Our hero calls for a heavy artillery attack on a position close to the base inflicting damage to the enemies.
During the Interwar Period new forms of artillery appeared, such as anti-aircraft guns, which were capable of exploding at a certain distance by means of a mechanical clockwork device that although the projectile does not hit the enemy aircraft, it explodes at its height causing severe damage. Another piece of the time is the anti-tank gun, converted in many cases from anti-aircraft guns, since its high exit velocity is ideal for piercing armor.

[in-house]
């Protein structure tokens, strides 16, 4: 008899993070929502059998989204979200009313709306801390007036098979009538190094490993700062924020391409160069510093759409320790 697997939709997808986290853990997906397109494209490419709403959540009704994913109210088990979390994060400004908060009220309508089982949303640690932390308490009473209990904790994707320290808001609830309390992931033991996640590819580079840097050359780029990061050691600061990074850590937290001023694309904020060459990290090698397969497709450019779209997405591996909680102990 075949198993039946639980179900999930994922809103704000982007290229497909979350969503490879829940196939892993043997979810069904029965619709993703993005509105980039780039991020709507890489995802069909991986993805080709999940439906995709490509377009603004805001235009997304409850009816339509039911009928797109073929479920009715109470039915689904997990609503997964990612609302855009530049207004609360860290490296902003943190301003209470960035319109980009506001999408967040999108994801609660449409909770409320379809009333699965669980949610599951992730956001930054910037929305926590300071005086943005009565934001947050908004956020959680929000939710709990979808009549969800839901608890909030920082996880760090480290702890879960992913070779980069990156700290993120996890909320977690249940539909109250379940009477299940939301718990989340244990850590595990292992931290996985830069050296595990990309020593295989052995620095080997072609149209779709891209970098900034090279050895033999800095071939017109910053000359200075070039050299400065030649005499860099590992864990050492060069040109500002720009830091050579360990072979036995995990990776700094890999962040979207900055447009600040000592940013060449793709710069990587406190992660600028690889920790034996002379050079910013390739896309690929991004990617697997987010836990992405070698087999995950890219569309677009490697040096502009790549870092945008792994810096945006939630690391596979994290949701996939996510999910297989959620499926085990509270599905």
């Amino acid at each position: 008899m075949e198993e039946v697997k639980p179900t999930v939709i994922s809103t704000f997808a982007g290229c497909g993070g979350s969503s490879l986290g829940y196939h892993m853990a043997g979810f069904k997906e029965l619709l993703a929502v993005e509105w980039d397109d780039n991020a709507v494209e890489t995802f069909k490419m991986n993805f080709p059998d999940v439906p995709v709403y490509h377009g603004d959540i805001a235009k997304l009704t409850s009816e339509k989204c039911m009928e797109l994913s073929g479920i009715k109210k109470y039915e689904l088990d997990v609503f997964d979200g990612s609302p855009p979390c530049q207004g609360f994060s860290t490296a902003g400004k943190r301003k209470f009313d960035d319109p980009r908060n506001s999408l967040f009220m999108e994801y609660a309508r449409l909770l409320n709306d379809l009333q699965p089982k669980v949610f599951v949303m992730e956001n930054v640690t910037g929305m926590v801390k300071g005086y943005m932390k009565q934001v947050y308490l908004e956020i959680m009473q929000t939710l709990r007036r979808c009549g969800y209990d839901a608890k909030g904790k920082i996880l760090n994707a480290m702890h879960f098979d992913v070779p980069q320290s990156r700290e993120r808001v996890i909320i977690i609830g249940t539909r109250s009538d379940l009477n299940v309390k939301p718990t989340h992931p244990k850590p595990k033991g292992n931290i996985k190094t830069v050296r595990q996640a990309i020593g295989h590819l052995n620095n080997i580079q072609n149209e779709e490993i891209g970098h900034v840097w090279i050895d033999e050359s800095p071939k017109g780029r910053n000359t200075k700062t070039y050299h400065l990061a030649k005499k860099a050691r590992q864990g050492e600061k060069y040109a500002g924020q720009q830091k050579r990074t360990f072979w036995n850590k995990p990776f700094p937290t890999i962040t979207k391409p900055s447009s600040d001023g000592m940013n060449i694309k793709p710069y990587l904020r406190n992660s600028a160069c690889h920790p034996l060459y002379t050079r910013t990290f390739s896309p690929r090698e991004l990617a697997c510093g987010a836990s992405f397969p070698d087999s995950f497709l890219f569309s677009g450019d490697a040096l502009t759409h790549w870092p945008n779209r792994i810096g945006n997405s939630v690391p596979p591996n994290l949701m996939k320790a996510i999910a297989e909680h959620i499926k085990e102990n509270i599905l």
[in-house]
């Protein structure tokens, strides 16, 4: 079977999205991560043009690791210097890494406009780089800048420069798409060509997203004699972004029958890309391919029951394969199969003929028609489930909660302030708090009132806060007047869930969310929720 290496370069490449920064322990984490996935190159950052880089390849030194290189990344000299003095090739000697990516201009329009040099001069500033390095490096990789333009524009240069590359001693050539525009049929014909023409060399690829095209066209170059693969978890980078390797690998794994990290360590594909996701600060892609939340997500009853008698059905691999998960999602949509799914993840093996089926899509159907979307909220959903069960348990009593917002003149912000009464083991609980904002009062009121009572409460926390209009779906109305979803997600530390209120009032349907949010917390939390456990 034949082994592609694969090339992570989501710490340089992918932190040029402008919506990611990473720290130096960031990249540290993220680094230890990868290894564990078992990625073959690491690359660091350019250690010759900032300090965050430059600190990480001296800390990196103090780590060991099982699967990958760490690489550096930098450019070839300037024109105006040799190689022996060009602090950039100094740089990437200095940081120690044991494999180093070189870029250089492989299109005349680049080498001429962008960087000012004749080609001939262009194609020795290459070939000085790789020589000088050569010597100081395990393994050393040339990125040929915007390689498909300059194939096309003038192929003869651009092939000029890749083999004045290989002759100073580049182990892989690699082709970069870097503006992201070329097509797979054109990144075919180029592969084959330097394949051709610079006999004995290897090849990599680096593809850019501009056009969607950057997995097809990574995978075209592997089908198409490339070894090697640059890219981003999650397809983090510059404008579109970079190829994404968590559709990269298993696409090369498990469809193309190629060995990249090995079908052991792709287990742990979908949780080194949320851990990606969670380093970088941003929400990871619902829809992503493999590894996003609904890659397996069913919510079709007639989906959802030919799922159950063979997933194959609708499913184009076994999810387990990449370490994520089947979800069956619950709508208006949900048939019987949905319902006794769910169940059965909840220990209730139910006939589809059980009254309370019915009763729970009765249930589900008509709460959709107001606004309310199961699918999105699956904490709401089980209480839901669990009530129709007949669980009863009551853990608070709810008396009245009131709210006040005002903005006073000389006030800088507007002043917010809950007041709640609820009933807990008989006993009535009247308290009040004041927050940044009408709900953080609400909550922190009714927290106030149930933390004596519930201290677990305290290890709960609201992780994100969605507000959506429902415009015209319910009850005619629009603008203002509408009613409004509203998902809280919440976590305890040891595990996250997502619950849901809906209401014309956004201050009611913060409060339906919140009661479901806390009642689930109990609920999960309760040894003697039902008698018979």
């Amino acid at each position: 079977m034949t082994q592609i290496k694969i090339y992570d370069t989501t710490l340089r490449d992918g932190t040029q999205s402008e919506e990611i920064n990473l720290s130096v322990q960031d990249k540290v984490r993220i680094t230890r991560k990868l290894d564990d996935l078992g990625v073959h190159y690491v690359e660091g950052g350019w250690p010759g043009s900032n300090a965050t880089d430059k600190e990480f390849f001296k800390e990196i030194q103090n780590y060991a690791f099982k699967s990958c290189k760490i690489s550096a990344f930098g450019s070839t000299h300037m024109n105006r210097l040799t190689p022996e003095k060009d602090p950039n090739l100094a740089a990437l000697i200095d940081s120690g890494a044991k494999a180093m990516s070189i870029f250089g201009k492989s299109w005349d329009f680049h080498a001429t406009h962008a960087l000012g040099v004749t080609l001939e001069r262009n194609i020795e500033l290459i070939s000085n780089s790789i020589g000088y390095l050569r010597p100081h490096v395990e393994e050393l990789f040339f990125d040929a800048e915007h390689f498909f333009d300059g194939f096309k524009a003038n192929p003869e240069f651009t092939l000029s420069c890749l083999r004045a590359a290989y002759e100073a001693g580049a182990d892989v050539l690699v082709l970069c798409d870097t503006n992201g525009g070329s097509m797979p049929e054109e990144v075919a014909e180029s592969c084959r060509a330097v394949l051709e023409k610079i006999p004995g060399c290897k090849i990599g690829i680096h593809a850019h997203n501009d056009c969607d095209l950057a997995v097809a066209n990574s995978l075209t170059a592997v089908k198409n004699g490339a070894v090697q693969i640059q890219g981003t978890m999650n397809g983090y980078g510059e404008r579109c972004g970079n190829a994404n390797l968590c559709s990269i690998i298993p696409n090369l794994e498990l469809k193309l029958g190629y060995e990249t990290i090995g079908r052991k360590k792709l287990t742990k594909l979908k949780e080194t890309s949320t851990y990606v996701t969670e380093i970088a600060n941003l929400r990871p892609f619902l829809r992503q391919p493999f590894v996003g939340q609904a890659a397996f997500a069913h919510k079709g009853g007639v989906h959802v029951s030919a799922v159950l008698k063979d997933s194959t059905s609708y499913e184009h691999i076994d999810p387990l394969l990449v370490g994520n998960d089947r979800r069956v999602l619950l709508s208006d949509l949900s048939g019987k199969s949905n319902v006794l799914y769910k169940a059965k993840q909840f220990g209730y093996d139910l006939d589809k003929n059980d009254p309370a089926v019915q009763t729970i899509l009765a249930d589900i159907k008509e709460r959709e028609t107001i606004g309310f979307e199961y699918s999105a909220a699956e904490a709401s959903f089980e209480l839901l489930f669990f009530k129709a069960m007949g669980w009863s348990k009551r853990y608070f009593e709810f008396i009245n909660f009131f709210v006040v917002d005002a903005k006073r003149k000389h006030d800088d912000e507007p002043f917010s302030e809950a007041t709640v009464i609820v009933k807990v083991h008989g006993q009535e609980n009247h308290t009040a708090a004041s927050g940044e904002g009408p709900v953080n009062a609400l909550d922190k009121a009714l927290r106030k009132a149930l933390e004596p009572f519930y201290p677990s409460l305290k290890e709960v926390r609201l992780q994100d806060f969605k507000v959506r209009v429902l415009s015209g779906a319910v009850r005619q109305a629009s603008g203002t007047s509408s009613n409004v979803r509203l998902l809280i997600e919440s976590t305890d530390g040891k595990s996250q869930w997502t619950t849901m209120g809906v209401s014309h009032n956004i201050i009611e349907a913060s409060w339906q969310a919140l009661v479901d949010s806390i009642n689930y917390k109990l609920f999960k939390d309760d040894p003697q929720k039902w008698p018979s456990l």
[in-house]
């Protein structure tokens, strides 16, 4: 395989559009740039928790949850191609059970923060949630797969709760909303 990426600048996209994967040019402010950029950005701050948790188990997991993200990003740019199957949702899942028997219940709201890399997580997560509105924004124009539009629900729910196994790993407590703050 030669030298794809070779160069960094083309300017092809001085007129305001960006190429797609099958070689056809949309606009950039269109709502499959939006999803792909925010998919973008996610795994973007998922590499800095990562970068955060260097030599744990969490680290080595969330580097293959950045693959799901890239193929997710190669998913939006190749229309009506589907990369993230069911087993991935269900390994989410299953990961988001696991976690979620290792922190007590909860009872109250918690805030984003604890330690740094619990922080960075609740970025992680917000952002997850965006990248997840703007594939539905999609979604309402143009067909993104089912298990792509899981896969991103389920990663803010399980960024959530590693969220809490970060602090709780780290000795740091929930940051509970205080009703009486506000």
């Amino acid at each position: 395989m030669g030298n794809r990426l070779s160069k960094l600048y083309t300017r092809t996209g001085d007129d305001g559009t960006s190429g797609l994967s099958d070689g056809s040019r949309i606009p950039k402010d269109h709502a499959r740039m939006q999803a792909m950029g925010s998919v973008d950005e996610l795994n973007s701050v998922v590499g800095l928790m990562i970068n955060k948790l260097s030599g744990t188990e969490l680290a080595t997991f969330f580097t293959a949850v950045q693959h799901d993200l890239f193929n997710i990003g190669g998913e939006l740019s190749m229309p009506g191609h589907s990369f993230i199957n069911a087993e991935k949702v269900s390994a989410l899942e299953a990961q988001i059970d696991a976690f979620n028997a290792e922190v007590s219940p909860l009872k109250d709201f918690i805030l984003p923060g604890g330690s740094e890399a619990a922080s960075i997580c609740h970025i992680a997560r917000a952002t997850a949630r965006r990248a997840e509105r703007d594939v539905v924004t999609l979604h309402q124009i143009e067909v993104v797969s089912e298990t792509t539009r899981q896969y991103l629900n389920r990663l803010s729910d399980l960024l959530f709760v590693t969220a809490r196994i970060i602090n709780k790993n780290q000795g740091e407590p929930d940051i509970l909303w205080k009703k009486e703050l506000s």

Since World War I the mortar had been perfected, converted into a lightweight tube mounted on a plate and bipod that can be carried by three or four men. Some models were fitted with wheels to move them more easily, and with rapid loading systems from the rear, with four projectiles that can fire very quickly, instead of the traditional muzzle loading, always maintaining the characteristic of mobility and support to the infantry.